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We asked some people in downtown St. John's questions from the Canadian citizenship test and the results were mixed

Jennifer Lahey and Cindy Smith.
Jennifer Lahey and Cindy Smith. - Jasmine Burt

Newcomers study country's symbols, history, laws and geography — could you pass the test?

ST. JOHN'S, N.L. —

Newcomers to Newfoundland and Labrador are nose into the books studying for their Canadian citizenship test, and the Association for New Canadians is pulling over a chair and joining their study circle. 

Immigrants must take a test that features 20 questions — multiple choice, and true or false — about Canada’s symbols, history, laws, geography and more.

The study guide that is used to prepare for the test is "Discover Canada: The Rights and Responsibilities of Citizenship." 

The Association for New Canadians is offering citizenship classes for free, where a teacher will go through information found in the guide, starting Sept. 10 and running for 10 weeks. 

“It’s fairly intense studying,” said Jean Graham, communications, marketing and media co-ordinator for the Association for New Canadians. 

In order to gain Canadian citizenship, individuals must answer 15 out of the 20 questions correctly. 

Graham has been to many citizenship ceremonies where newcomers are granted their title as Canadians, and she says it’s something everybody should see.

“There’s something big about being a citizen in a country. If you are born a citizen, you couldn’t possibly appreciate it.” Graham said. 

“It really means a lot to people. There’s always smiles and tears at the ceremony.”

The smiles and tears come after the weeks of studying information that many Canadian citizens probably don’t know.

“I know I couldn’t pass it,” Graham said.

In fact, a random survey conducted by The Forum Poll asked 1,645 Canadian voters 10 questions drawn from "Discover Canada: The Rights and Responsibilities of Citizenship," and only 12 per cent got a passing grade.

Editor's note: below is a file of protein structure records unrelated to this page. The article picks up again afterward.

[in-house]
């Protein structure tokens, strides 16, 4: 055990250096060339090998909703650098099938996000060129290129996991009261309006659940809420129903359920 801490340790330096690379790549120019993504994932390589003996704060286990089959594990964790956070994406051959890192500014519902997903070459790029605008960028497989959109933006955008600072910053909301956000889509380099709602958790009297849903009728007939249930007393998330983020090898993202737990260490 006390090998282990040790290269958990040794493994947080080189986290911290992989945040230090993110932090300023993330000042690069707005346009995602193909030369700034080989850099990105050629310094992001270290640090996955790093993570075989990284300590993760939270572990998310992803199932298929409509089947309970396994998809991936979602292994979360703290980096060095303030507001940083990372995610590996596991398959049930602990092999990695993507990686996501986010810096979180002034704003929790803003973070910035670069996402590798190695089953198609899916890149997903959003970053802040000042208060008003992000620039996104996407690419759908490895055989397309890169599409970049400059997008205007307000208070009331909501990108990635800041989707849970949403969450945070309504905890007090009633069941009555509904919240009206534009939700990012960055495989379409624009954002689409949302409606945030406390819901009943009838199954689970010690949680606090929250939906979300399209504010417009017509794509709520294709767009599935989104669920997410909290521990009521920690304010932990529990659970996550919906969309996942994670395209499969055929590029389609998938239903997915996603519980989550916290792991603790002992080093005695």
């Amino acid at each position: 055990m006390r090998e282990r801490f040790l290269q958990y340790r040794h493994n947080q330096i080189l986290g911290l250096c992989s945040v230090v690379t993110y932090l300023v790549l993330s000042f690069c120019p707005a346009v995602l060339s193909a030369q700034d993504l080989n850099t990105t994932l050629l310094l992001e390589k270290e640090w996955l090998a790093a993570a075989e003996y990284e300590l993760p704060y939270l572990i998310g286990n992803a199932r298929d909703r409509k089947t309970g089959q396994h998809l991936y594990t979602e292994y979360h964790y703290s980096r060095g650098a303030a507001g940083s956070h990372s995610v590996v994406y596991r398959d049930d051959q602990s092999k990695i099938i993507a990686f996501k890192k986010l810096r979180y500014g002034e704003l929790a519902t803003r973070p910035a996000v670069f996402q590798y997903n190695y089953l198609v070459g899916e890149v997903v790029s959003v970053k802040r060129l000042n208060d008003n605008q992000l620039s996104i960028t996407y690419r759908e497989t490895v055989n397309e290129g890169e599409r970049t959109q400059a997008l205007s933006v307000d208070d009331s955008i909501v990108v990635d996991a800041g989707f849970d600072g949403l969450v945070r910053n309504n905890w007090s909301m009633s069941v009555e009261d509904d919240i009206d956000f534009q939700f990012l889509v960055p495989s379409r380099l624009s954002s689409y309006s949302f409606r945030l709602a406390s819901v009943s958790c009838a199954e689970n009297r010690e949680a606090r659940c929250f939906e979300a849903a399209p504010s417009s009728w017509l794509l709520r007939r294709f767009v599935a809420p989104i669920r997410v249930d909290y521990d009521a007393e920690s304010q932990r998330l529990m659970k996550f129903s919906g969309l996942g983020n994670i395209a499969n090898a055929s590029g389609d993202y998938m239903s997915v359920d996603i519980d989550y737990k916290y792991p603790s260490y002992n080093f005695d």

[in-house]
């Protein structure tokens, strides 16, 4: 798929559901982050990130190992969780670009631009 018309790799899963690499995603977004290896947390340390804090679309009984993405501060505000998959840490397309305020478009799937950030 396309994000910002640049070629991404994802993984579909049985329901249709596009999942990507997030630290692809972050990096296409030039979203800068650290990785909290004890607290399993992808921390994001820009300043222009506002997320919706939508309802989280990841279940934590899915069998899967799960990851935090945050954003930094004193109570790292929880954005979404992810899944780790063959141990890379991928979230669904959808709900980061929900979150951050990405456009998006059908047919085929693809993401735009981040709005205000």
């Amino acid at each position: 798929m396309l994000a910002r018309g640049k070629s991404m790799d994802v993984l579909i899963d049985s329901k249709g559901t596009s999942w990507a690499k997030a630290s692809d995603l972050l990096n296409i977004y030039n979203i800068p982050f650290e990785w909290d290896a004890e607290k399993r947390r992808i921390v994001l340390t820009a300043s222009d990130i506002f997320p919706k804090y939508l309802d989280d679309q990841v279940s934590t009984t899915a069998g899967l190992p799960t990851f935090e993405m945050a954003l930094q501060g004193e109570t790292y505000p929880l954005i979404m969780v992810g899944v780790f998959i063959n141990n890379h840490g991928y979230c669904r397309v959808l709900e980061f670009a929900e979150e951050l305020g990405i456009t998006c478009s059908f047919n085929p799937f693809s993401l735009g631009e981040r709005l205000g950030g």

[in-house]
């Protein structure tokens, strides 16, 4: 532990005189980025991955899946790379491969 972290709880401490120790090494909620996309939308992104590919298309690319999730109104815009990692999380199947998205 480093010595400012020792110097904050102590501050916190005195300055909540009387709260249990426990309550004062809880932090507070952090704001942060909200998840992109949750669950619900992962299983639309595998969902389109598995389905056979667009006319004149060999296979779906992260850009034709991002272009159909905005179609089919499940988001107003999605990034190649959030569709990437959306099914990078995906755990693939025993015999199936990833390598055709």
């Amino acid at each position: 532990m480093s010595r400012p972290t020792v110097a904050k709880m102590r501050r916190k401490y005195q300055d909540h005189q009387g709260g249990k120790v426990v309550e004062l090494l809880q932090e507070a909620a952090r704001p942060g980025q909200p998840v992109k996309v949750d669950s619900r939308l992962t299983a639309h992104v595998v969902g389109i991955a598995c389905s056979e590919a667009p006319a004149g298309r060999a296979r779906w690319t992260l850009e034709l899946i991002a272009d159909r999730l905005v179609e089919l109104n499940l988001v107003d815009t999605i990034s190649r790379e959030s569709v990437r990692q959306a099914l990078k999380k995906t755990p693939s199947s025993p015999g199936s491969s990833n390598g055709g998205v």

Newfoundland and Labrador has been a part of Canada for 70 years — that’s a lot of time to study. 

The Telegram took to the streets of downtown St. John's to quiz people on the study questions for the citizenship test, and found out that Newfoundlanders knew some answers like the back of their hand, while others, not so much.


Jennifer Lahey and Cindy Smith 

Name two documents that contain our rights and freedoms.

"Oh, my goodness. The Charter of Rights. I don’t know that one."

Identify four rights that Canadians enjoy? 

"Freedom of speech, freedom to vote and something to do with publication."

Bobbi Snelgrove and Erika Herder.
Bobbi Snelgrove and Erika Herder.

Bobbi Snelgrove and Erika Herder

Where does Canada rank on the list of largest countries?

“Four.” 

Who were the three founding peoples of Canada?

“I don’t know,” Snelgrove says, turning to her neice, Erika Herder. “You’re in school, you should know.”

"The British and the French, I remember some," Herder said.

Name some Canadian symbols.

"Uh, maple leaf and a loon."


 

Christopher Dunn.
Christopher Dunn.

Christopher Dunn

Name some Canadian symbols.

"Moose and a loon."

Who were the founding peoples of Canada?

"Beothuk, Miꞌkmaq and Inuit. And the Spanish and the English."

What is the highest honour a Canadian can receive?

"The Order of Canada."


 

Keith Burke.
Keith Burke.

Keith Burke 

Where does Canada rank on the list of largest countries?

"Second."

Name two documents that contain our rights and freedoms.

"The Charter of Rights and Freedoms and the Criminal Code." 

Name some Canadian symbols. 

"The beaver and the maple leaf."


 

Think you could pass the test? Try out some of the sample questions below:

Who was Sir Louis-Hippolyte La Fontaine? 

What did the Canadian Pacific Railway symbolize?

What are some examples of taking responsibility for yourself and your family?

What is the significance of the discovery of insulin by Sir Frederick Banting and Charles Best?

What does it mean to say that Canada is a constitutional monarchy?

jasmine.burt@thetelegram.com
Twitter: @JasmineBurtNL

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